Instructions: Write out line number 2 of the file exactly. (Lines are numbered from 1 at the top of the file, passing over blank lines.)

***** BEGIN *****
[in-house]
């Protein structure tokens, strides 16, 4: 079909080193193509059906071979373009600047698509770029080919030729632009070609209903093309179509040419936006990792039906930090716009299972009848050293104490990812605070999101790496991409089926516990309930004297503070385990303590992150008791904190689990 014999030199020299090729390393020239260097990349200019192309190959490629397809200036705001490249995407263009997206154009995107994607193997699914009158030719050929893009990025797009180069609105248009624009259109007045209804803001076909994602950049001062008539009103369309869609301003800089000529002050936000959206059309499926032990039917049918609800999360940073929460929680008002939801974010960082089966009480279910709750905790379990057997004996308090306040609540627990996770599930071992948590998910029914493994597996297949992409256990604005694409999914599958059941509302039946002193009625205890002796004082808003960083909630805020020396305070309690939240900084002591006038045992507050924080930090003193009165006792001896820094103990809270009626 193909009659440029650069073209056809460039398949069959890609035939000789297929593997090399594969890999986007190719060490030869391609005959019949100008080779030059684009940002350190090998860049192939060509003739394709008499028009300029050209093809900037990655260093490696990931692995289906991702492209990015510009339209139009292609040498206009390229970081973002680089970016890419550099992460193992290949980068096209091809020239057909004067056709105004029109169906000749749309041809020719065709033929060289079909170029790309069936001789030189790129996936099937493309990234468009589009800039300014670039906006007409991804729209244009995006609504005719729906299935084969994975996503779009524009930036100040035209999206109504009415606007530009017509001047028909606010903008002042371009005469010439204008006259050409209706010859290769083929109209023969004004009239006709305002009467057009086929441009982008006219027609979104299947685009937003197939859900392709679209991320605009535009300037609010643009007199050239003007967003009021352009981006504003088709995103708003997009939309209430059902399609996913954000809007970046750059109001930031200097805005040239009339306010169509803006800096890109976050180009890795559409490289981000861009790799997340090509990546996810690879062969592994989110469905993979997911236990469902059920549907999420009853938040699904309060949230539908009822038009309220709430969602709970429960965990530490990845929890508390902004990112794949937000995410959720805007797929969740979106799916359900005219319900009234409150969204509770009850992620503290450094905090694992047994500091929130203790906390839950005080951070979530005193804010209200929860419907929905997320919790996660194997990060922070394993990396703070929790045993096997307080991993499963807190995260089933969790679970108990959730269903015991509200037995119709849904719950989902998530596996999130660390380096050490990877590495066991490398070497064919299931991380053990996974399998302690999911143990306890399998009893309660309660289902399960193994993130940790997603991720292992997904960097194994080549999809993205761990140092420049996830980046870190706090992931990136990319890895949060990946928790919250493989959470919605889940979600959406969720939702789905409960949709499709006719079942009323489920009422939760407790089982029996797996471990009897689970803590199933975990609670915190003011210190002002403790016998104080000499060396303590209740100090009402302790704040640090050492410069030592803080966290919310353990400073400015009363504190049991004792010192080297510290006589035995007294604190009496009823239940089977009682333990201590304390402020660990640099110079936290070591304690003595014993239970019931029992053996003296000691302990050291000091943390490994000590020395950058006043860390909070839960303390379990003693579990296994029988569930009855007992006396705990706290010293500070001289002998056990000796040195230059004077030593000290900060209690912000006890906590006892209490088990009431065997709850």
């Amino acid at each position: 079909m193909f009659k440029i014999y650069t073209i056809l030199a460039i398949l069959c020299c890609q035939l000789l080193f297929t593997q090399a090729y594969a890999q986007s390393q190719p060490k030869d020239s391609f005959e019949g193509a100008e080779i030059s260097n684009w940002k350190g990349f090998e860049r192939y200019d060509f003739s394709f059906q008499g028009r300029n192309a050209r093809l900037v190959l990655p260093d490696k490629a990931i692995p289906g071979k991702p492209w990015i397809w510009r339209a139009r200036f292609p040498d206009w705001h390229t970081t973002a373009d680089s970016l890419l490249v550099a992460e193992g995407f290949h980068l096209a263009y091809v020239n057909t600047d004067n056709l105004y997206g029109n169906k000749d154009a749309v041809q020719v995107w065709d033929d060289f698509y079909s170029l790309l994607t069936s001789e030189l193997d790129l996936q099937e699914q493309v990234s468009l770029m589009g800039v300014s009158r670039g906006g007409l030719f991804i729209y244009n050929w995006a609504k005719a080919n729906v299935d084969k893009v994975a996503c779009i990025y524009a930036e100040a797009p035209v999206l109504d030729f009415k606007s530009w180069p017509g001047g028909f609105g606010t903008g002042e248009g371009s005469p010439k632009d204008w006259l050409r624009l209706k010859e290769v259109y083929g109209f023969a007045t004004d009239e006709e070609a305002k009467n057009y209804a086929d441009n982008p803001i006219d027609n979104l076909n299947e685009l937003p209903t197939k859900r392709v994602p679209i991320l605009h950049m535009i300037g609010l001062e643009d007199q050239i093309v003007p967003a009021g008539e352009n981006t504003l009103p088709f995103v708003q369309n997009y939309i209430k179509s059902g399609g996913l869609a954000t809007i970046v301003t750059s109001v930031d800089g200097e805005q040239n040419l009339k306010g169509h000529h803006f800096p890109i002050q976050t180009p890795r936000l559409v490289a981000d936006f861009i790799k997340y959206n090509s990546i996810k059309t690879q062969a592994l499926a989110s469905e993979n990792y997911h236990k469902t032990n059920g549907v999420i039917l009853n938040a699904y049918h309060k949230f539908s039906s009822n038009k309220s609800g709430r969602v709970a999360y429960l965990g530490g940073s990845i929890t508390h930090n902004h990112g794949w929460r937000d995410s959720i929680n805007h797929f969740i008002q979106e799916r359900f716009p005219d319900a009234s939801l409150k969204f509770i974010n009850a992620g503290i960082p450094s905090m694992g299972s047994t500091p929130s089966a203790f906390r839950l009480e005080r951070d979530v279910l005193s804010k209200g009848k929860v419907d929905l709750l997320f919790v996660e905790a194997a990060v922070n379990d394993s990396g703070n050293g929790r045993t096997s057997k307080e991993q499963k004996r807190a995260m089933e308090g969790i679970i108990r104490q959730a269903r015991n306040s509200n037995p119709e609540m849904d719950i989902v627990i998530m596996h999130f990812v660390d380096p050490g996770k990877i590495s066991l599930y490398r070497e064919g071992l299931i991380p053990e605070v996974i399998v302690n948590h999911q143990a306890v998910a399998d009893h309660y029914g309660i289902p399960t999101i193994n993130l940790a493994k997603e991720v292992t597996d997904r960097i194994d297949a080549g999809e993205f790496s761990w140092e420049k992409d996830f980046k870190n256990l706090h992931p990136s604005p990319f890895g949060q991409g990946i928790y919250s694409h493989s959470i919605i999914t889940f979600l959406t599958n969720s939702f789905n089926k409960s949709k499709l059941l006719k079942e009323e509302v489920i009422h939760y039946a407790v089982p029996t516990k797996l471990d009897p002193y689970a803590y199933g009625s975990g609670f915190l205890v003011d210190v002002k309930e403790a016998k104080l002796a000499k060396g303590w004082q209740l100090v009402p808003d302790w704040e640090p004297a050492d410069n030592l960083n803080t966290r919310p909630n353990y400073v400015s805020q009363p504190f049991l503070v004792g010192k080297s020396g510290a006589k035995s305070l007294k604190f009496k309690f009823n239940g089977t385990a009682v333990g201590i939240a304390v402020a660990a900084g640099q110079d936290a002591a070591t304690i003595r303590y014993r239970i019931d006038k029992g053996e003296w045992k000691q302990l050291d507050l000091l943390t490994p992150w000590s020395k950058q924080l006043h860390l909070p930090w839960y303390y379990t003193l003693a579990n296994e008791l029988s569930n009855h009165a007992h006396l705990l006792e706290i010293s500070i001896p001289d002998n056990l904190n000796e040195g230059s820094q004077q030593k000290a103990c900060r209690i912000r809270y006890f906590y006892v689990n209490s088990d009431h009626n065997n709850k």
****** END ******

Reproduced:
């Protein structure tokens, strides 16, 4: 079909080193193509059906071979373009600047698509770029080919030729632009070609209903093309179509040419936006990792039906930090716009299972009848050293104490990812605070999101790496991409089926516990309930004297503070385990303590992150008791904190689990 014999030199020299090729390393020239260097990349200019192309190959490629397809200036705001490249995407263009997206154009995107994607193997699914009158030719050929893009990025797009180069609105248009624009259109007045209804803001076909994602950049001062008539009103369309869609301003800089000529002050936000959206059309499926032990039917049918609800999360940073929460929680008002939801974010960082089966009480279910709750905790379990057997004996308090306040609540627990996770599930071992948590998910029914493994597996297949992409256990604005694409999914599958059941509302039946002193009625205890002796004082808003960083909630805020020396305070309690939240900084002591006038045992507050924080930090003193009165006792001896820094103990809270009626 193909009659440029650069073209056809460039398949069959890609035939000789297929593997090399594969890999986007190719060490030869391609005959019949100008080779030059684009940002350190090998860049192939060509003739394709008499028009300029050209093809900037990655260093490696990931692995289906991702492209990015510009339209139009292609040498206009390229970081973002680089970016890419550099992460193992290949980068096209091809020239057909004067056709105004029109169906000749749309041809020719065709033929060289079909170029790309069936001789030189790129996936099937493309990234468009589009800039300014670039906006007409991804729209244009995006609504005719729906299935084969994975996503779009524009930036100040035209999206109504009415606007530009017509001047028909606010903008002042371009005469010439204008006259050409209706010859290769083929109209023969004004009239006709305002009467057009086929441009982008006219027609979104299947685009937003197939859900392709679209991320605009535009300037609010643009007199050239003007967003009021352009981006504003088709995103708003997009939309209430059902399609996913954000809007970046750059109001930031200097805005040239009339306010169509803006800096890109976050180009890795559409490289981000861009790799997340090509990546996810690879062969592994989110469905993979997911236990469902059920549907999420009853938040699904309060949230539908009822038009309220709430969602709970429960965990530490990845929890508390902004990112794949937000995410959720805007797929969740979106799916359900005219319900009234409150969204509770009850992620503290450094905090694992047994500091929130203790906390839950005080951070979530005193804010209200929860419907929905997320919790996660194997990060922070394993990396703070929790045993096997307080991993499963807190995260089933969790679970108990959730269903015991509200037995119709849904719950989902998530596996999130660390380096050490990877590495066991490398070497064919299931991380053990996974399998302690999911143990306890399998009893309660309660289902399960193994993130940790997603991720292992997904960097194994080549999809993205761990140092420049996830980046870190706090992931990136990319890895949060990946928790919250493989959470919605889940979600959406969720939702789905409960949709499709006719079942009323489920009422939760407790089982029996797996471990009897689970803590199933975990609670915190003011210190002002403790016998104080000499060396303590209740100090009402302790704040640090050492410069030592803080966290919310353990400073400015009363504190049991004792010192080297510290006589035995007294604190009496009823239940089977009682333990201590304390402020660990640099110079936290070591304690003595014993239970019931029992053996003296000691302990050291000091943390490994000590020395950058006043860390909070839960303390379990003693579990296994029988569930009855007992006396705990706290010293500070001289002998056990000796040195230059004077030593000290900060209690912000006890906590006892209490088990009431065997709850």